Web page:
March 07, 2016 12:00 AM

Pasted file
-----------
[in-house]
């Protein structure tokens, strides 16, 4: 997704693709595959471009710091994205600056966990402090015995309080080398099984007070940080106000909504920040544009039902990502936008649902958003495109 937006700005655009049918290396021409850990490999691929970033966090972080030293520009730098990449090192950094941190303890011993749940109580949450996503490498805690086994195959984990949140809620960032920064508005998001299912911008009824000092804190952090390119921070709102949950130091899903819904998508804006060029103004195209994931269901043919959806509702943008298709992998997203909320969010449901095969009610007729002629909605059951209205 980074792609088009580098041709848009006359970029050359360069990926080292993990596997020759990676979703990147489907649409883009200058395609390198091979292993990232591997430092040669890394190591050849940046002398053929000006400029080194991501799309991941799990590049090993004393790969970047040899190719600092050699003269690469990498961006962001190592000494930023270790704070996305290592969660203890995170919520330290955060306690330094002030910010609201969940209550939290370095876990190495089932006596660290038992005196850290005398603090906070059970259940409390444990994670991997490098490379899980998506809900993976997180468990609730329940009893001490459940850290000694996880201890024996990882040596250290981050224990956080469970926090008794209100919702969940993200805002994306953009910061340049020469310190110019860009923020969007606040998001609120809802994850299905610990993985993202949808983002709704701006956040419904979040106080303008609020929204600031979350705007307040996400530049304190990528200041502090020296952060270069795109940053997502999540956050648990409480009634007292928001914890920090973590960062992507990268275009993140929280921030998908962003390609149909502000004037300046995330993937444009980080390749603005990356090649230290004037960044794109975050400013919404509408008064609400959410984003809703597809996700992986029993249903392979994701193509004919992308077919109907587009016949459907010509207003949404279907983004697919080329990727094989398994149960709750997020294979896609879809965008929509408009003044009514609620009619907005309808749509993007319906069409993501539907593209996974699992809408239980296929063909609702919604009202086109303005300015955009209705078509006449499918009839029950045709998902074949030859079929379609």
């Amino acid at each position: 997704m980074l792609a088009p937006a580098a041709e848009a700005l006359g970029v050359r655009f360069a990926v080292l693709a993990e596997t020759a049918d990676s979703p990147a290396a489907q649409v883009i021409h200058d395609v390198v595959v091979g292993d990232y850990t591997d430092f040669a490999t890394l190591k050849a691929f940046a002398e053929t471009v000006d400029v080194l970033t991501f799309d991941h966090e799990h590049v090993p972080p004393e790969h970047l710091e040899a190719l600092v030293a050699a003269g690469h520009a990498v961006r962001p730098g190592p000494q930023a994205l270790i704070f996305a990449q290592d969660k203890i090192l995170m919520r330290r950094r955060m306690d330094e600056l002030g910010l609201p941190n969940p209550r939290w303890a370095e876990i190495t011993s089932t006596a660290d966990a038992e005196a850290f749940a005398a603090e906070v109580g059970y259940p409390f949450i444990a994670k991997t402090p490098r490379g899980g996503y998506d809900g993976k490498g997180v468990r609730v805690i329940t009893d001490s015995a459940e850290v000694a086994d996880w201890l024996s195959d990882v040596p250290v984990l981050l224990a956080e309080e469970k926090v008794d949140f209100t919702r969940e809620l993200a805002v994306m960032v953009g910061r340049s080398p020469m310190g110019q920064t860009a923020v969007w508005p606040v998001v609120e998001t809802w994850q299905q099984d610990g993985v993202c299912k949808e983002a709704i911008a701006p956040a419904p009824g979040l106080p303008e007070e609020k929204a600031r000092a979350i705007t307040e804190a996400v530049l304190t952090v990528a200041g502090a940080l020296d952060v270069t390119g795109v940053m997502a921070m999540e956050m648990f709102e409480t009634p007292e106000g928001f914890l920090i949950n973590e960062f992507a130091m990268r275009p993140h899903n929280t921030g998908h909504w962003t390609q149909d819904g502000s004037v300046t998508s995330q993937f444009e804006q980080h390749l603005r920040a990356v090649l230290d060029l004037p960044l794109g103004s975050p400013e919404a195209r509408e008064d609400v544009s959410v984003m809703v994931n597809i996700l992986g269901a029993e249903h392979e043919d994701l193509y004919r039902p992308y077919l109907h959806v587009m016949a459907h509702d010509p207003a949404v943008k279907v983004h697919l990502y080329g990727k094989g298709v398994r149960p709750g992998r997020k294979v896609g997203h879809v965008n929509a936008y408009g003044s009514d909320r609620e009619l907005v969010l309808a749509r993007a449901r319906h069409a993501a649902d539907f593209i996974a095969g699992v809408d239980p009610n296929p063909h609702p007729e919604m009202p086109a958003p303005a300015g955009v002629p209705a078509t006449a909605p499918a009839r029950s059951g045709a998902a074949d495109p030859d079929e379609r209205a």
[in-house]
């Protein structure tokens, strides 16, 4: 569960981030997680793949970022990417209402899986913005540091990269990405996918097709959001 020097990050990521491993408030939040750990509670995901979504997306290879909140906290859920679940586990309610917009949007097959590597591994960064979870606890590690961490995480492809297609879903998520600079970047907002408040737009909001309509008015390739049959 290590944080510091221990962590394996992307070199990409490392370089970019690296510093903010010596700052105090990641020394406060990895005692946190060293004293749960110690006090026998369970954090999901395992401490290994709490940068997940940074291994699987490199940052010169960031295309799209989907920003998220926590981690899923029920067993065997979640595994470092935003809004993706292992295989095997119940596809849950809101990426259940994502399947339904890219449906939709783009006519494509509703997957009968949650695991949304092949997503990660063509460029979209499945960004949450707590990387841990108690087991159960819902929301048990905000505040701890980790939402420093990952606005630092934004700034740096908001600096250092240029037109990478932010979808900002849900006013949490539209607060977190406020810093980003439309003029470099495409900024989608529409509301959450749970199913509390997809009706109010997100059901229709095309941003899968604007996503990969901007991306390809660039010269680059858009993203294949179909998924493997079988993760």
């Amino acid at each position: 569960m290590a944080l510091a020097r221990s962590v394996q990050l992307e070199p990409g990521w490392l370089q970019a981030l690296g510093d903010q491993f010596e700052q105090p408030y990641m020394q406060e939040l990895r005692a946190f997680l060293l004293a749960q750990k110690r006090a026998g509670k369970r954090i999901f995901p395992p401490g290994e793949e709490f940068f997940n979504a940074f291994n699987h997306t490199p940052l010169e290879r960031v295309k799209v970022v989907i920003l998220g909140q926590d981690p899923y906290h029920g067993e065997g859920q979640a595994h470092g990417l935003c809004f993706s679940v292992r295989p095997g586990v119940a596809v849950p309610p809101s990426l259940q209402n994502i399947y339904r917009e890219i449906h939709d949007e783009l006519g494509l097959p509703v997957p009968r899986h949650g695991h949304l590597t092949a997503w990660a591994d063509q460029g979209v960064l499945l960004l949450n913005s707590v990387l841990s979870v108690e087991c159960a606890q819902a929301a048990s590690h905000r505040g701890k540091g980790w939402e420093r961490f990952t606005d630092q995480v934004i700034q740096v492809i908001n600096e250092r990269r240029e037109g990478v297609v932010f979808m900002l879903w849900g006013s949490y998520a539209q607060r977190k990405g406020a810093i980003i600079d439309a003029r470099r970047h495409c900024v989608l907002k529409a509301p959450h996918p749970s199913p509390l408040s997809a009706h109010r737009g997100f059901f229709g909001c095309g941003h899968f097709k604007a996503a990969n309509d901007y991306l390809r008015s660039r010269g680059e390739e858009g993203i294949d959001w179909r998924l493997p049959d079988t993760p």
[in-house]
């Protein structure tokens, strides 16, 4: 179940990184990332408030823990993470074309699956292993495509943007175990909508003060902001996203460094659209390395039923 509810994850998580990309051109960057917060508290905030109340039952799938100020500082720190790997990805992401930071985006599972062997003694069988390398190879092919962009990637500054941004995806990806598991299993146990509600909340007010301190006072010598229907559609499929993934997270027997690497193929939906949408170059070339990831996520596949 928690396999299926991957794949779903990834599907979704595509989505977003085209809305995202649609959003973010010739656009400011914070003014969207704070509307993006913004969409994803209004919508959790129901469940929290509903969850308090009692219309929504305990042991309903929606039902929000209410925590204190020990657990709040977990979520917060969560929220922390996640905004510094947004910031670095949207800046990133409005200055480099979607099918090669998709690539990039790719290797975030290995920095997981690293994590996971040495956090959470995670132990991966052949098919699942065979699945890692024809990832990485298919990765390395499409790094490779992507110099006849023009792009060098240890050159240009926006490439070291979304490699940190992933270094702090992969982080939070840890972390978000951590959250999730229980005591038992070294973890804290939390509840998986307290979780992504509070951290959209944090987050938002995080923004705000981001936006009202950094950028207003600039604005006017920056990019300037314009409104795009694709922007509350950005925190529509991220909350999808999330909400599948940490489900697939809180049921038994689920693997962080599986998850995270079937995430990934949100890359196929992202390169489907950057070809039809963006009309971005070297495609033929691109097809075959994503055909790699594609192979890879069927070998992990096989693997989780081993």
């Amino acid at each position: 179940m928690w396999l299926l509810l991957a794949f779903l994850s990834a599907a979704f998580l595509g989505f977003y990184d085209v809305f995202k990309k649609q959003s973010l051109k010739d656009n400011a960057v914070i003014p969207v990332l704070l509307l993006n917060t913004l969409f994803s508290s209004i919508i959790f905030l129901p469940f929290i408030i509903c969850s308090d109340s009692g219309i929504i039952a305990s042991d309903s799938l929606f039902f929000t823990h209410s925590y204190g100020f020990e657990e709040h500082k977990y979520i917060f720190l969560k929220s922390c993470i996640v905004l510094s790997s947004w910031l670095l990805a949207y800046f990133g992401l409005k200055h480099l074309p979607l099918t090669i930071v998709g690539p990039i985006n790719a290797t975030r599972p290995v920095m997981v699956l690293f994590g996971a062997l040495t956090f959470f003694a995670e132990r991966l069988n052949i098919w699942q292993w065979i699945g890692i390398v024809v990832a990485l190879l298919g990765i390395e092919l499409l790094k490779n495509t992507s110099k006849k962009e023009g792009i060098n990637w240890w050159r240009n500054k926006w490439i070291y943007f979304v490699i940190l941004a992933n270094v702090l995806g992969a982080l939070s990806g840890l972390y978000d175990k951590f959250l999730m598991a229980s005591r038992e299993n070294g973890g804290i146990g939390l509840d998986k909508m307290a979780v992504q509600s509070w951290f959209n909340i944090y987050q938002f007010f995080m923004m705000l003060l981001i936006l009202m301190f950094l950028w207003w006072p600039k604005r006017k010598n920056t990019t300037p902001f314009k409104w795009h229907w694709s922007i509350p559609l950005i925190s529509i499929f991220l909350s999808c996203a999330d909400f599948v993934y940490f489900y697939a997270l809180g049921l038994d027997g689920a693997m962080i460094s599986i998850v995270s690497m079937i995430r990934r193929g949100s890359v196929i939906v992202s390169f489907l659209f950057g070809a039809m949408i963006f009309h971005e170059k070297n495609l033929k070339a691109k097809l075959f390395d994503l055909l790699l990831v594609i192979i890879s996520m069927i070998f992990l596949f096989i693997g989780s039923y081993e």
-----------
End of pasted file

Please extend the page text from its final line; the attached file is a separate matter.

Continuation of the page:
Virginia Dall, or Ginger as she is most commonly known, grew up thinking it was normal to have artwork hanging everywhere in the home. Her mother, a professional artist who influenced Dall’s artistic inclination, encouraged her desire to draw constantly as a child. She spent much of her childhood looking through her mother’s art books, cultivating her own artistic voice. Today, Dall is a senior in the BFA Illustration program at Brigham Young University who has worked on several high profile projects throughout her time as a student. One of Dall’s pieces was chosen as the poster for the BYU 2015 Fall Opera, Manon. Dall’s hard work and dedication are paying off. Recently, she was selected as the winner of the Visual Arts category of the 2016 Phi Kappa Phi Arts Competition, sponsored by the national honor society, Phi Kappa Phi. Nominated by her professor, David Dibble, she is invited to attend a banquet where she will receive her award. “We as area faculty nominated Ginger because of her dedication and personal passion for her work,” Dibble said. “She is unique in how she has crossed the bridge mentally into the professional world and is highly motivated to both improve as well as help others around her to do the same.” Initially, Dall was unaware of the competition, stunned at her nomination and the opportunity to showcase her work. “I have been working closely for the past several months with David Dibble on my BFA show and professional portfolio,” Dall said. “I was especially grateful for his role in being nominated.” Dall has also started working as a studio assistant for LDS artist, J. Kirk Richards, an important stepping-stone in reaching graduation and her future career as an artist.